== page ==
Geoengineering: As Bad As Climate Change?

From Common Dreams:

Risky plan to mitigate climate change could dry out the tropics: study

Andrea Germanos

New research shows how a controversial plan to rein in global warming caused by runaway greenhouse gases could bring a “new unintended side-effect over a large part of the planet” that could be as bad as the effects of rising CO2.

  The study by researchers at the University of Reading published Wednesday in Environmental Research Letters used climate model simulations to show potential effects of one method of “geoengineering.”

The Guardian reports that

The controversial idea of geoengineering – deliberately changing the Earth’s climate – is being seriously discussed as a last-ditch way of avoiding dangerous global warming if efforts to slash greenhouse gas emissions fail.

But the new work shows that a leading contender – pumping sulphate particles into the stratosphere to block sunlight – could have side-effects just as serious as the effects of warming itself. Furthermore, the impacts would be different around the world, raising the prospect of conflicts between nations that might benefit and those suffering more damage.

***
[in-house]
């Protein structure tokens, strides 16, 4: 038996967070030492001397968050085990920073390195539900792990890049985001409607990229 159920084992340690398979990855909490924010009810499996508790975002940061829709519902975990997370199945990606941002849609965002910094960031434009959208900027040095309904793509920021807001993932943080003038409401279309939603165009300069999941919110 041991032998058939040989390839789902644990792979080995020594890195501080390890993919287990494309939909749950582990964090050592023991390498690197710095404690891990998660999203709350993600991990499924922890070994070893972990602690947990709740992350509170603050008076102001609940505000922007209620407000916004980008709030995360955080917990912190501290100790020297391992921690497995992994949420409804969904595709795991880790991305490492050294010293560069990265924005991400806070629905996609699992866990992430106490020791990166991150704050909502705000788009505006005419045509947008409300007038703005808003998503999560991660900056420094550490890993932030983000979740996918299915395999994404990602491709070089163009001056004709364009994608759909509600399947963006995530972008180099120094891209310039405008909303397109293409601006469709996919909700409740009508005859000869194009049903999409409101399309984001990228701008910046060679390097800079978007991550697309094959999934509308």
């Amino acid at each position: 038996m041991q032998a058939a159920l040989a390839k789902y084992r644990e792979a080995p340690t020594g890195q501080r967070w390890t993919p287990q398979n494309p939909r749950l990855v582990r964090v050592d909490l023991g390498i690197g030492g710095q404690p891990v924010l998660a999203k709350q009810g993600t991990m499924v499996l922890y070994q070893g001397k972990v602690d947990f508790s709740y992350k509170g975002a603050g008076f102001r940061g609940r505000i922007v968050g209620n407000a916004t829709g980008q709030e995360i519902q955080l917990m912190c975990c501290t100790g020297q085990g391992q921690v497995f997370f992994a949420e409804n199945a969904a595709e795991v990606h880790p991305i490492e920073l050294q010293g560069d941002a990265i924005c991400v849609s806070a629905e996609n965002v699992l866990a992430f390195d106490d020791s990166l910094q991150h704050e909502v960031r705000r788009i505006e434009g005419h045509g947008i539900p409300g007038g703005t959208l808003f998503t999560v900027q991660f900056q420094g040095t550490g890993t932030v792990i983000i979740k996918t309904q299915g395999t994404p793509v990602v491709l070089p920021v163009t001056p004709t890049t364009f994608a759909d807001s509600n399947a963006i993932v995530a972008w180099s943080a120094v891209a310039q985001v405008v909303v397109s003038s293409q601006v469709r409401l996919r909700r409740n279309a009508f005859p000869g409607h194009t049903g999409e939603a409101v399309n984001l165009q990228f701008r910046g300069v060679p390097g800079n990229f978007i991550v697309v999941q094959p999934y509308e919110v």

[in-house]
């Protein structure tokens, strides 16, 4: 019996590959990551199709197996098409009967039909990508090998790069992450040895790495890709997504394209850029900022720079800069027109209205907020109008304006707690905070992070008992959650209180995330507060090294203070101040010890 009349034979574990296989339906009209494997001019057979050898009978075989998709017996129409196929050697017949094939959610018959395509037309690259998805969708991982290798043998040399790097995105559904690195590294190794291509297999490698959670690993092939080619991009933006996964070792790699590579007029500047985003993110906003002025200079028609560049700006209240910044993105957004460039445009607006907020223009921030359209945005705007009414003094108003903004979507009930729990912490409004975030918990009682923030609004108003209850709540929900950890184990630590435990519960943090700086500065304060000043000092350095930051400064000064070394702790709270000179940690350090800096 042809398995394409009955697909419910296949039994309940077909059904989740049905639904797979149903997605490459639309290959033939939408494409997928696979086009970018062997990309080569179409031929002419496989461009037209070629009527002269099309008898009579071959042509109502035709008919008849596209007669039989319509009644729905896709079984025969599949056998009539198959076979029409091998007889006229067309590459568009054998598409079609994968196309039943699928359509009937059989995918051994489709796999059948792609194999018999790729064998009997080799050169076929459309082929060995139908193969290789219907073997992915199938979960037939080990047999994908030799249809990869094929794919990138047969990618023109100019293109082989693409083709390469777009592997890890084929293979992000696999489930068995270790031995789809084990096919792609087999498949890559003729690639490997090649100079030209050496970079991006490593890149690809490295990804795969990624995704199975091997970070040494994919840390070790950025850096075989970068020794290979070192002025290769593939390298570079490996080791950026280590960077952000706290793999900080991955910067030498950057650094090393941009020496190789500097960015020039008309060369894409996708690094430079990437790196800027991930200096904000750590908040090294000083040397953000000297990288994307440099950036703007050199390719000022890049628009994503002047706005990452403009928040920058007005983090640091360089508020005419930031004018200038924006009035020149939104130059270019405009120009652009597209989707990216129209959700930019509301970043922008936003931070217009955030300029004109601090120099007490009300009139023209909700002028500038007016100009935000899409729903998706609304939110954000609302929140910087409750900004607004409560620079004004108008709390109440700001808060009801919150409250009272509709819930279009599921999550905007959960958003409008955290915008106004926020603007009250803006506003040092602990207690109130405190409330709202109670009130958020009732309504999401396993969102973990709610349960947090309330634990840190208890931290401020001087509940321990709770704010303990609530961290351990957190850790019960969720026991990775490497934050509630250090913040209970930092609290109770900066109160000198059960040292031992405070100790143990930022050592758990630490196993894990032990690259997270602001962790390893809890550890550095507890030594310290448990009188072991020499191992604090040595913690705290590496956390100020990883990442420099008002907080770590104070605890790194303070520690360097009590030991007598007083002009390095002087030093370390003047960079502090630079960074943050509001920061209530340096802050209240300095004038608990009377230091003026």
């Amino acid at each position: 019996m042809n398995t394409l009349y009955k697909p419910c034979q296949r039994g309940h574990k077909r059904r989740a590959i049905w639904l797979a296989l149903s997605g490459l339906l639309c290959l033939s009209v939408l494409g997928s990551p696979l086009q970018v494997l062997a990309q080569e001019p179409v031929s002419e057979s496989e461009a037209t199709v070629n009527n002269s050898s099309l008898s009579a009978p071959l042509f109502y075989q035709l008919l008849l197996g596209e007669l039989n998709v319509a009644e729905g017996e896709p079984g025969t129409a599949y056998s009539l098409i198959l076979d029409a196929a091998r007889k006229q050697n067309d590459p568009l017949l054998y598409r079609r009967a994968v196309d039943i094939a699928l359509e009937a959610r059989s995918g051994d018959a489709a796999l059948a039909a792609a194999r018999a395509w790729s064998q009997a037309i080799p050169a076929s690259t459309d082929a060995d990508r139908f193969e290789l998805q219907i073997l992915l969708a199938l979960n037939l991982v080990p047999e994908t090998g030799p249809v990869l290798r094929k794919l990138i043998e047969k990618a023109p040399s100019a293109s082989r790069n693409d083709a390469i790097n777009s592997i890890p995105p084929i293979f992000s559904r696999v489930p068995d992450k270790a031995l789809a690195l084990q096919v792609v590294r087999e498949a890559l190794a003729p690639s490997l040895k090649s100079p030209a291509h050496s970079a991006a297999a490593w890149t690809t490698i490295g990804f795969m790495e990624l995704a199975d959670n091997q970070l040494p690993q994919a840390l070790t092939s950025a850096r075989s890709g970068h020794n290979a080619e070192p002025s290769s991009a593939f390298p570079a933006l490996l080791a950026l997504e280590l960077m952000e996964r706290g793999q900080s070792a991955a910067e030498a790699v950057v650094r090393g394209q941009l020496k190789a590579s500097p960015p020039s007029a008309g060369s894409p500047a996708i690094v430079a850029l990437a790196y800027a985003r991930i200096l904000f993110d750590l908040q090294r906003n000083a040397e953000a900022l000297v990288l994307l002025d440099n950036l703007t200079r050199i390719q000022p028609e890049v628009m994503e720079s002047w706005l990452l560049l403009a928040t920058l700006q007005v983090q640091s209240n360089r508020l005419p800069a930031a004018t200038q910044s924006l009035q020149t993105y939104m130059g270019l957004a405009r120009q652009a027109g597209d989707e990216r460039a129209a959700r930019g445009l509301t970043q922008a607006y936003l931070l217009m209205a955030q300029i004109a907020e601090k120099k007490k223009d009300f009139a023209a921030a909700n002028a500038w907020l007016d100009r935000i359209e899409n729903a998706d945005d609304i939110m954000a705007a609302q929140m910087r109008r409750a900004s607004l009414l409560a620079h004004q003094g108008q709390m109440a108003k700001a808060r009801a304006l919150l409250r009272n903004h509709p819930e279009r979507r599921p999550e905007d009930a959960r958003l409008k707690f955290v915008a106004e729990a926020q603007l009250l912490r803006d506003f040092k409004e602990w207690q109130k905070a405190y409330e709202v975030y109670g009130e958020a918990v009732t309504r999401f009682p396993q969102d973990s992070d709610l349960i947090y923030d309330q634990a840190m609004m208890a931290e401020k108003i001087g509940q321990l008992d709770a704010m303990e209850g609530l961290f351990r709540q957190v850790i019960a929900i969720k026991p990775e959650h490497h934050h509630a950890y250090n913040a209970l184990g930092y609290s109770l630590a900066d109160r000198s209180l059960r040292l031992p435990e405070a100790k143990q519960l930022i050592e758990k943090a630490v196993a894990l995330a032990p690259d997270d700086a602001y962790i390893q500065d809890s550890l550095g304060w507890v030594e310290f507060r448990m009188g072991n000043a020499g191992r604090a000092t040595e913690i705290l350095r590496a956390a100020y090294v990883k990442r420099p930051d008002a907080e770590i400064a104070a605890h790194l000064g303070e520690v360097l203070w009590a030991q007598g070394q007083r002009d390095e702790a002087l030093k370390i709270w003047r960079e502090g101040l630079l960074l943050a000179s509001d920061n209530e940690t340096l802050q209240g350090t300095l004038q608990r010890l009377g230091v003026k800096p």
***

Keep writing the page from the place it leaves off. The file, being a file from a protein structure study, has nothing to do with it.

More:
“We have shown that one of the leading candidates for geoengineering could cause a new unintended side-effect over a large part of the planet,” BBC News quotes study co-author Dr. Andrew Charlton-Perez as saying.

Specifically, the BBC continues, putting these sulphate particles into the stratosphere—”stratospheric aerosol geoengineering”—means that

Rainfall around the tropics could be cut by 30% with significant impacts on rainforests in South America and Asia and increasing drought in Africa.

The changes would happen so quickly there would be little time to adapt, say the researchers.

“When stratospheric aerosol geoengineering is represented more realistically using a sulfate aerosol layer there is additional atmospheric heating from the aerosol layer which weakens the tropical circulation, suppressing convection and further reducing precipitation,” the researchers write in their study.

“Consequently, though stratospheric aerosol geoengineering could be used compensate for the surface warming produced by CO2 globally, or even regionally, there is a tropical precipitation change of the opposite sign to and greater in magnitude than the long-term response to CO2,” the study finds.

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